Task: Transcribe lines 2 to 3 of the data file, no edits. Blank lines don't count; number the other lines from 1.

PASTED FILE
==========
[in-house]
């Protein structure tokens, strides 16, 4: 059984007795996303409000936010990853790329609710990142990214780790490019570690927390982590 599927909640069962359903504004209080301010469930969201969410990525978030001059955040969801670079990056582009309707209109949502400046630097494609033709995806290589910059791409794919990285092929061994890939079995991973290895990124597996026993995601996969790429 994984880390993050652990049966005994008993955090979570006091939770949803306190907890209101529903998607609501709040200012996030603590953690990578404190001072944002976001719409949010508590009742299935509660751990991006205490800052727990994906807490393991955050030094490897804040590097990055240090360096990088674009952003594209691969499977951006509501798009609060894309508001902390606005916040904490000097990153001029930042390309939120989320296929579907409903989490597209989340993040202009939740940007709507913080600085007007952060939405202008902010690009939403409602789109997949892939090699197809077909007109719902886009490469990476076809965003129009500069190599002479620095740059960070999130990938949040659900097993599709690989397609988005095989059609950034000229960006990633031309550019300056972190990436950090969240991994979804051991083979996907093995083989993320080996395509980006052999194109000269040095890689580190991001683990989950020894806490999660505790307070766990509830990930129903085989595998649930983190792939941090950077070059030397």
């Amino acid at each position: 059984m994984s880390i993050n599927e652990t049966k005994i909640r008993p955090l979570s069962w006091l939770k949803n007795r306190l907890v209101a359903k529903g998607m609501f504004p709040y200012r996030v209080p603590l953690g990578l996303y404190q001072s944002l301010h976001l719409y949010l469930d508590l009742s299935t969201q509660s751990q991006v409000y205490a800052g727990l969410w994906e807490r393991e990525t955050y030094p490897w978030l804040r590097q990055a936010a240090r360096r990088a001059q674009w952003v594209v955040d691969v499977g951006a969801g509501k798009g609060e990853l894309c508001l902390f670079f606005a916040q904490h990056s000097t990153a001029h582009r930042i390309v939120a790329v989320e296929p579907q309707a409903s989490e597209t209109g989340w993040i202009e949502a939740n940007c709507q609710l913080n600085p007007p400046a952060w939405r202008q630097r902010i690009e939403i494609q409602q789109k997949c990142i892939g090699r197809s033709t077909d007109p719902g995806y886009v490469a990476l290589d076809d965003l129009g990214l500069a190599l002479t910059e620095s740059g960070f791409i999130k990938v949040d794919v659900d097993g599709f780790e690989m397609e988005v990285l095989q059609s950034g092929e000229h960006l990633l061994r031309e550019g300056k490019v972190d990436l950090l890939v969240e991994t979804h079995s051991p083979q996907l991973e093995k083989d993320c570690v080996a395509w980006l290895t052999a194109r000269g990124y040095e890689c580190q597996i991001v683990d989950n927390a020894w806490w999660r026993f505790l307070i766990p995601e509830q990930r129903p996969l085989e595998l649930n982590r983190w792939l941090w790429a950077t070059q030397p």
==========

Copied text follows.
């Protein structure tokens, strides 16, 4: 059984007795996303409000936010990853790329609710990142990214780790490019570690927390982590 599927909640069962359903504004209080301010469930969201969410990525978030001059955040969801670079990056582009309707209109949502400046630097494609033709995806290589910059791409794919990285092929061994890939079995991973290895990124597996026993995601996969790429 994984880390993050652990049966005994008993955090979570006091939770949803306190907890209101529903998607609501709040200012996030603590953690990578404190001072944002976001719409949010508590009742299935509660751990991006205490800052727990994906807490393991955050030094490897804040590097990055240090360096990088674009952003594209691969499977951006509501798009609060894309508001902390606005916040904490000097990153001029930042390309939120989320296929579907409903989490597209989340993040202009939740940007709507913080600085007007952060939405202008902010690009939403409602789109997949892939090699197809077909007109719902886009490469990476076809965003129009500069190599002479620095740059960070999130990938949040659900097993599709690989397609988005095989059609950034000229960006990633031309550019300056972190990436950090969240991994979804051991083979996907093995083989993320080996395509980006052999194109000269040095890689580190991001683990989950020894806490999660505790307070766990509830990930129903085989595998649930983190792939941090950077070059030397």
């Amino acid at each position: 059984m994984s880390i993050n599927e652990t049966k005994i909640r008993p955090l979570s069962w006091l939770k949803n007795r306190l907890v209101a359903k529903g998607m609501f504004p709040y200012r996030v209080p603590l953690g990578l996303y404190q001072s944002l301010h976001l719409y949010l469930d508590l009742s299935t969201q509660s751990q991006v409000y205490a800052g727990l969410w994906e807490r393991e990525t955050y030094p490897w978030l804040r590097q990055a936010a240090r360096r990088a001059q674009w952003v594209v955040d691969v499977g951006a969801g509501k798009g609060e990853l894309c508001l902390f670079f606005a916040q904490h990056s000097t990153a001029h582009r930042i390309v939120a790329v989320e296929p579907q309707a409903s989490e597209t209109g989340w993040i202009e949502a939740n940007c709507q609710l913080n600085p007007p400046a952060w939405r202008q630097r902010i690009e939403i494609q409602q789109k997949c990142i892939g090699r197809s033709t077909d007109p719902g995806y886009v490469a990476l290589d076809d965003l129009g990214l500069a190599l002479t910059e620095s740059g960070f791409i999130k990938v949040d794919v659900d097993g599709f780790e690989m397609e988005v990285l095989q059609s950034g092929e000229h960006l990633l061994r031309e550019g300056k490019v972190d990436l950090l890939v969240e991994t979804h079995s051991p083979q996907l991973e093995k083989d993320c570690v080996a395509w980006l290895t052999a194109r000269g990124y040095e890689c580190q597996i991001v683990d989950n927390a020894w806490w999660r026993f505790l307070i766990p995601e509830q990930r129903p996969l085989e595998l649930n982590r983190w792939l941090w790429a950077t070059q030397p």